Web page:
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The Fine Art of Sitting Still

By Dan Ferris, editor, Extreme Value
Saturday, March 31, 2007

"It's good to be smart, but it's better to be lucky."

That's what Christopher Browne, of Tweedy, Browne, said last November, as he addressed the Value Investing Congress at the Time-Warner Center in New York City. 

I'm fortunate enough to know exactly what Browne was talking about. When I recommended Extreme Value readers buy shares of ExxonMobil back in July, it was selling for around $64 a share. Today, it's more than $75, up 19% with dividends in just 10 months. 

will take credit for knowing that you don't need to be a genius to buy ExxonMobil at less than six times pretax earnings with oil far north of $40 a barrel.

won't take credit for the sharp move to the upside ExxonMobil's stock made within weeks of our recommendation. That was pure luck. 

If you think I have "good timing," you're mistaken. What value investors do is never, ever worry about mere timing. We bought ExxonMobil for the same reason we buy any stock, because of its low price in relation to its substantial value.

ExxonMobil isn't the only one, either. With the market as a whole moving up for the past few years, the stocks we've recently recommended in Extreme Value seem to be able to do little wrong. Our average gain is more than 50% (including losers), with an average holding time of about two years.

I've gone to great lengths to tell my readers not to worry about making quick gains because a rising market (which often produces those quick gains) should not be mistaken for an acumen that no one can possess. Nor should a falling market be interpreted as proof of our lack of any useful skill or knowledge. I am – and always will be – market agnostic.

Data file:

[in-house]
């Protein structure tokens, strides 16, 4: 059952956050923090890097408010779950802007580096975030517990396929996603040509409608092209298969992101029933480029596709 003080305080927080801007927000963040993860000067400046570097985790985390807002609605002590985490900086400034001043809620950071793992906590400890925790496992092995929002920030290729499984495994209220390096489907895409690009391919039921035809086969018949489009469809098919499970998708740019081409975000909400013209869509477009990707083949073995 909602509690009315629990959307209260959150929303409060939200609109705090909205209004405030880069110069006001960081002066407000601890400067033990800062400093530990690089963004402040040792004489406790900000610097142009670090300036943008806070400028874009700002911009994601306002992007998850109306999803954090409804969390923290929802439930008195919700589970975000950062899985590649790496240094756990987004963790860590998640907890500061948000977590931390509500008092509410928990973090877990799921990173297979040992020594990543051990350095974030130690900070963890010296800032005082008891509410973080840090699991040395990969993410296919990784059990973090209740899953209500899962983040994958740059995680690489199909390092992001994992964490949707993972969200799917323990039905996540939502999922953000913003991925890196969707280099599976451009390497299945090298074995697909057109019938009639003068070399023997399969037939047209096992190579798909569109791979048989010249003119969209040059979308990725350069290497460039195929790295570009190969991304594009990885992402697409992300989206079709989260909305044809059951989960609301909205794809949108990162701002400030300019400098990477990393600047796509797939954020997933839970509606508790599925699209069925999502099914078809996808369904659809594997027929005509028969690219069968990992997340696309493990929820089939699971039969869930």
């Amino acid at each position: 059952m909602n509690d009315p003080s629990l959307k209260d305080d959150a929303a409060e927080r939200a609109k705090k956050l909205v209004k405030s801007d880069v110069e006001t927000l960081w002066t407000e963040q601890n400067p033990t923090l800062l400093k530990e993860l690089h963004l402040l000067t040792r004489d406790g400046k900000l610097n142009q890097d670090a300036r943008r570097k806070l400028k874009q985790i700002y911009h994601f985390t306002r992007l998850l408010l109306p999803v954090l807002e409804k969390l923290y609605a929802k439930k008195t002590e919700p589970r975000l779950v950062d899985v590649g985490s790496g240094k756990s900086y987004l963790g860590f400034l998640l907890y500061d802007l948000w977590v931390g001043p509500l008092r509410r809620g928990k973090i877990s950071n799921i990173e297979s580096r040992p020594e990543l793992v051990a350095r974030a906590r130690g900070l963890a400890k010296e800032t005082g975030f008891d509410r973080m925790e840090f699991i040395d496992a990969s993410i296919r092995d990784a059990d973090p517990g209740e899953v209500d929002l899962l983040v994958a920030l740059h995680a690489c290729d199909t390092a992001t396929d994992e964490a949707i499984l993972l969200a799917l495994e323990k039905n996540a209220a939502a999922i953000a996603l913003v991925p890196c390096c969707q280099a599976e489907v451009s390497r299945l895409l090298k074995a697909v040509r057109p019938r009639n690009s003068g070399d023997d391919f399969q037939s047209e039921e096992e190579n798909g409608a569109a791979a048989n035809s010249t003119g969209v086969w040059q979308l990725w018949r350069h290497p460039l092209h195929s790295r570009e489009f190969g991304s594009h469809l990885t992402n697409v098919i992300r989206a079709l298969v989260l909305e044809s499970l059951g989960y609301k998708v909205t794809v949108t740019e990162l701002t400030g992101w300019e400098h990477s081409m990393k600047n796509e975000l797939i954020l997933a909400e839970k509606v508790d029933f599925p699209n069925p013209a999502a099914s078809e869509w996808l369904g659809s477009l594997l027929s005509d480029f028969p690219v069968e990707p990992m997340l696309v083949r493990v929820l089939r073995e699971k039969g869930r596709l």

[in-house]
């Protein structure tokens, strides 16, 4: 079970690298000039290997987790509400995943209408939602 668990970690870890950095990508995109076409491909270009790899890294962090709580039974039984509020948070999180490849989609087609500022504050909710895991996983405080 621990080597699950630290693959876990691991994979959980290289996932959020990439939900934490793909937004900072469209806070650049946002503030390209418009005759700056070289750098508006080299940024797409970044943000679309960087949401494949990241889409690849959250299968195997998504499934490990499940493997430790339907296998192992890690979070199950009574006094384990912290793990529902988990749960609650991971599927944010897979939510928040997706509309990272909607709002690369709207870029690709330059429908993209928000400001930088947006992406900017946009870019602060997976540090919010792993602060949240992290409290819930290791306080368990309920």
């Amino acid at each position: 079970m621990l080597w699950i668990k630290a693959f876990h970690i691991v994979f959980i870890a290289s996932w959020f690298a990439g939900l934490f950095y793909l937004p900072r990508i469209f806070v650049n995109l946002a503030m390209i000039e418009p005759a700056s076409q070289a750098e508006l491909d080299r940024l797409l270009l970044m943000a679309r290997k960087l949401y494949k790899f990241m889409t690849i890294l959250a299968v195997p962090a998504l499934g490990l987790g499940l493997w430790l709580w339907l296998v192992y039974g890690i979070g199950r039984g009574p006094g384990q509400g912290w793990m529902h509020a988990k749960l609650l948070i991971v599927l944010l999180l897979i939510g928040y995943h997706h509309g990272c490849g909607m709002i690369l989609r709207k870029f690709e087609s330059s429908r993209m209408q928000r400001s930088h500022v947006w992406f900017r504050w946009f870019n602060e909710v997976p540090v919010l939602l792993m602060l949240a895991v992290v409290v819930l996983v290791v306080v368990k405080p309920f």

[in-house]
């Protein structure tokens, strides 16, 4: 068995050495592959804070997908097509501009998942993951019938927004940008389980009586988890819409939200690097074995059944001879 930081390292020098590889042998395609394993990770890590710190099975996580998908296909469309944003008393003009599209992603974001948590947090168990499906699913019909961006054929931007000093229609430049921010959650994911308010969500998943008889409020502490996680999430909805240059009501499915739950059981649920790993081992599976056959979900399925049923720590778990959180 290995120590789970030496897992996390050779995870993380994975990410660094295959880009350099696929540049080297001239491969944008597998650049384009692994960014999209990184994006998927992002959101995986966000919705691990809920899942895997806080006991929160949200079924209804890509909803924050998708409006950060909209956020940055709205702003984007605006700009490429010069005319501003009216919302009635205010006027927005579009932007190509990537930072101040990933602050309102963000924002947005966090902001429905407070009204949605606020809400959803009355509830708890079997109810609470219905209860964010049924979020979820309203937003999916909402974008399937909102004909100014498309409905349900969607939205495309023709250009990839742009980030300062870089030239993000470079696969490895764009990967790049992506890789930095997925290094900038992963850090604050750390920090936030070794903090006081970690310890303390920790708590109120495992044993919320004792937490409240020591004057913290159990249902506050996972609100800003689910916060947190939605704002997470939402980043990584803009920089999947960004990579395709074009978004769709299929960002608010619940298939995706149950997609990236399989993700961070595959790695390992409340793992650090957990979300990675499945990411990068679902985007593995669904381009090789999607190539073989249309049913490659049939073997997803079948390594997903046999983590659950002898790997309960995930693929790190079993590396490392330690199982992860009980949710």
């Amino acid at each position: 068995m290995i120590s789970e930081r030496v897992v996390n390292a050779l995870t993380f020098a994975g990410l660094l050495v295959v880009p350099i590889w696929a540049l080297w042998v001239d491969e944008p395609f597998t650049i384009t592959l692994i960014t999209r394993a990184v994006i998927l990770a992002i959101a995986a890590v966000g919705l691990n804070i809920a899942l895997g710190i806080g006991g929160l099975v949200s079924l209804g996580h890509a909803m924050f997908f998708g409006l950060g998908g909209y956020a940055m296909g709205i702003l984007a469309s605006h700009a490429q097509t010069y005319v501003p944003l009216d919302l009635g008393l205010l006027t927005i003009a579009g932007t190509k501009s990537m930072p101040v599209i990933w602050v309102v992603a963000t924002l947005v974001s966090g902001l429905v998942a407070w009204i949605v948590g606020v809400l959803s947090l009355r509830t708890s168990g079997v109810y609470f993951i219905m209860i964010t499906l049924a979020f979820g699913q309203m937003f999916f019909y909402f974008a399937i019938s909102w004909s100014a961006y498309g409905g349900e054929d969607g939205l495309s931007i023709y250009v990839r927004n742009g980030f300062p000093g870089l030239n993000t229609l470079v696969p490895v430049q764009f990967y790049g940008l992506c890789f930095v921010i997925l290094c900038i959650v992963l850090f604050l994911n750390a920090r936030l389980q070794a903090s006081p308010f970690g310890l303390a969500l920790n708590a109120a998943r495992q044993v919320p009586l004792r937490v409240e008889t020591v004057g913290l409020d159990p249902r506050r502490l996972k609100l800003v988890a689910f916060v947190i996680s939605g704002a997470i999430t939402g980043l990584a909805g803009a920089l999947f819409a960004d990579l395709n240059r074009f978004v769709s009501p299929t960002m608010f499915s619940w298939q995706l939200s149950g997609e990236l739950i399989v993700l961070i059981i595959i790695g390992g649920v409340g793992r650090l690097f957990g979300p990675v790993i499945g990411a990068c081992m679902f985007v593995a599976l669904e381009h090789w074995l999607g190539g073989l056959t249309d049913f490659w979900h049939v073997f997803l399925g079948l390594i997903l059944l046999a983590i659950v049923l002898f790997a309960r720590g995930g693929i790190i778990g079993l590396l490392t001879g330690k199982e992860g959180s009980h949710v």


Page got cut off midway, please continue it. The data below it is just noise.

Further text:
In general, I prefer depressed market conditions, only because I expect to find more good businesses trading at better prices.

I like to see bad headlines and investor panic. But I'll buy anything at any time, if it's cheap enough, with zero regard for the movement of market indices or other popular indicators of the overall climate for stocks. 

Extreme Value engages in time arbitrage. That's the term Joel Greenblatt, legendary founder of Gotham Capital, used at the Value Investing Congress.

Greenblatt translates the term as, simply, patience. It means that the rest of the market is focused on short-term results. When stocks do poorly in the short term, it creates selling pressures for institutions and individuals.

That provides us with an opportunity to buy stocks cheap and hold them for longer than everybody else, and to earn outsized rewards for doing so. 

The only slight hiccup with patience is that it's outside the natural temperament of just about every human being on Earth. A few of us have the right temperament naturally, a bunch more of us can learn it, and the rest of us have no business managing money. 

But for anyone who can spot a great value, buy it, and learn the fine art of sitting still for four or five years, this is the single-most profitable form of investing in the world.

Good investing,


Market Notes


The Bureau of Land Management is feeling the effects of a historic uranium boom...

The New York Times reports this week that in Colorado alone, more than 2,700 uranium claims have been filed this year… equal to half the claims filed during 2006. Only 104 were filed in 2004.

The flood of new claims is due to one of the most amazing runs in commodity history. In a near perfect bull run, uranium has gained 850% in the past five years, and has more than doubled in just the past year. Rising demand, dwindling supplies, reduced mine production, and several high profile mine disasters have all come together to produce uranium's rally.

As this week's chart shows, uranium has gone wildly parabolic… now get ready to see plenty of newsletter offers touting uranium stocks.

- Brian Hunt

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